The answer is that as wrong and corrupt as Maisha's behavior was, all of a sudden he made Israel look very bad. Why? Because he showed more dedication to G-d than the complacent Jews of his time ever did. Are Jews ever willing to make such sacrifices to Me? In a good way? Do we lack commitment and devotion to such an extent that G-d must turn to the Gentiles to find true zealousness? I once heard a great rabbi bemoan the fact that in America today the Christian right stands more strongly for traditional values than many Jewish groups. Maisha may have been no saint -- he certainly had a horrendously contorted view of Divine worship -- but he showed up Israel something awful. All of a sudden, all the Divine favor granted to the Chosen Nation -- to the religiously correct but listless bearers of monotheism and the Ten Commandments -- seemed embarrassingly out of place.
I preface the continuation of this class with the fact that its original version was written but two weeks after the WTC attack (as well as shortly before Yom Kippur). That was the context of my words and my passion, and they should be read in that light. Yet I feel their message is timeless and equally relevant today. For better or worse, the world has yet to fully integrate these messages.
Tragically, this is the struggle Israel -- and the entire civilized world -- is locked in at this very moment. Muslim extremists who blow themselves up in order to kill Jews, Americans -- anyone who represents what they despise (or envy, or both -- most likely the latter engendering the former), are enemies of mankind and of Israel. They have twisted and corrupted themselves and their beliefs so utterly as to view the most vile and despicable acts of evil as virtuous. Decent men and women around the globe were brought to tears just viewing the amount of destruction their hatred wrought in America just two weeks ago. We cried for the simple reason that we possess souls -- because, for all our faults, we are still human beings fashioned in the image of G-d. The monsters, however, who could perpetrate such evil -- if they ever had souls in the first place -- have so corrupted and perverted themselves as to no longer possess any trace of divinity and humanity. Their lot is no longer with mankind. And ultimately -- despite their alleged beliefs to the contrary -- their souls will meet nothing other than eternal damnation.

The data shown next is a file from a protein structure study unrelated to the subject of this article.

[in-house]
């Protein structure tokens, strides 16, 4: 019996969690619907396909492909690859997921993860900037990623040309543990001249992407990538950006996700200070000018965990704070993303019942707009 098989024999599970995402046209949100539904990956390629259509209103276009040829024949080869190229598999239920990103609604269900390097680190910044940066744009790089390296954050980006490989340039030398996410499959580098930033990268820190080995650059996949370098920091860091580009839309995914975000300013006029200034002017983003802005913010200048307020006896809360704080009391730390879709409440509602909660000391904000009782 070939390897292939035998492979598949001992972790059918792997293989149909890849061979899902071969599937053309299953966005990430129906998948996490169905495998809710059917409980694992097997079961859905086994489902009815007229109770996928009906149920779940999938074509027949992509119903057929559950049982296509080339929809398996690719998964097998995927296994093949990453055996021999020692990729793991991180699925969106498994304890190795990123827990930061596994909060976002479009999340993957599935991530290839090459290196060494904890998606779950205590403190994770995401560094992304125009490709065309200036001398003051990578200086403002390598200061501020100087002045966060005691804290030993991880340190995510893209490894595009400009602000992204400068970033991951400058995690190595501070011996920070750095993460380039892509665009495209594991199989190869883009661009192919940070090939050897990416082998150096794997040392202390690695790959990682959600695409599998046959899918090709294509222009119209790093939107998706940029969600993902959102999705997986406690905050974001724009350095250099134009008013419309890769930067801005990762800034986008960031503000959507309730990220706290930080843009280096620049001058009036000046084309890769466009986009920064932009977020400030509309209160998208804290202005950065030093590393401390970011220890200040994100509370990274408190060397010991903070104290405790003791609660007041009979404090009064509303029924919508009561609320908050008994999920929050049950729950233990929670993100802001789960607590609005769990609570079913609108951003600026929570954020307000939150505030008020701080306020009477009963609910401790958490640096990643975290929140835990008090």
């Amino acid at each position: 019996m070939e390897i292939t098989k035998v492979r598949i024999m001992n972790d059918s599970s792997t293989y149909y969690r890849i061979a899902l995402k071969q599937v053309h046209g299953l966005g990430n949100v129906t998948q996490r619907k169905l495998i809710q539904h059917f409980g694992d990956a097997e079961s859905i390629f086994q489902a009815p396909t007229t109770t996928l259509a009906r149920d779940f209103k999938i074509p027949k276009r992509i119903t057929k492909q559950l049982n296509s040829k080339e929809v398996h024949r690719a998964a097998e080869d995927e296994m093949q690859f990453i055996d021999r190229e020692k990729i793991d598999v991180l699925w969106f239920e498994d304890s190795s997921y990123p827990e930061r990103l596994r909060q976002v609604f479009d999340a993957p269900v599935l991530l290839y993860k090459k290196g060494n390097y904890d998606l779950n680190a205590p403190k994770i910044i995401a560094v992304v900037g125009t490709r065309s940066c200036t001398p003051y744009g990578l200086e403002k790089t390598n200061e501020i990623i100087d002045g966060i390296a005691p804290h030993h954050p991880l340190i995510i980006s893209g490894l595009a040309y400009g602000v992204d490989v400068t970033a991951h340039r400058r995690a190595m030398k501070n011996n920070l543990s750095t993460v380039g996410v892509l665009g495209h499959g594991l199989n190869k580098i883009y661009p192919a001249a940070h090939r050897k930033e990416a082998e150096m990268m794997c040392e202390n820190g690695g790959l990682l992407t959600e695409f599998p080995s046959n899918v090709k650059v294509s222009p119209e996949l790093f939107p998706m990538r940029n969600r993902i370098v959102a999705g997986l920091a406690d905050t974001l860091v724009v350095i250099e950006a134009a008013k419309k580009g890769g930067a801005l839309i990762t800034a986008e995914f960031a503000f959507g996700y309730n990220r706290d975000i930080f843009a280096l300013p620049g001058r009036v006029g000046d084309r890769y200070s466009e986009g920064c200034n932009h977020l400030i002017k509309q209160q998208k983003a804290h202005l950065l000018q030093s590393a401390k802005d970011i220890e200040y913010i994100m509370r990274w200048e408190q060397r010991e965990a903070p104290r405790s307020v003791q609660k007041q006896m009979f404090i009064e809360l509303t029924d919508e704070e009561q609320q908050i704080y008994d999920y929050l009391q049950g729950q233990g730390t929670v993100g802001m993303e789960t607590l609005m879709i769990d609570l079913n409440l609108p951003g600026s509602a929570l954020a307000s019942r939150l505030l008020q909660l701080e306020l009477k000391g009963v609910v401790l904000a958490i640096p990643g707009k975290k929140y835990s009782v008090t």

Yet G-d allows them some degree of success. How could this be? It is for the simple reason that they demonstrate something not always known to Israel and the civilized world: they are willing to sacrifice themselves for their beliefs. They show dedication to a religious cause -- as wrong and twisted as that cause is -- and give their very lives and beings over to it. This is dangerous. It is thoroughly evil, despicable and tragic. But it is something we lack. And it is a force so great and terrible it can ruin the world.
We have only one recourse. If we want to overpower the evil they represent, we must dedicate ourselves even more fervently to the good. We must go beyond our bounds, beyond the normal human capacity -- in prayer, charity and self-sacrifice. Are other men really more devoted to evil than we are to good? It would be a tragic commentary on the human condition if the forces of evil are more devoted than those of the good. And it is a question we must ask ourselves on this Day of Judgment. Can we go beyond the ordinary shackles of human weakness for our beliefs? Do we truly believe that G-d and religion are *worth* dying for? This is the question we must address within ourselves this Rosh Hashanah -- and the answer that holds the key to our salvation.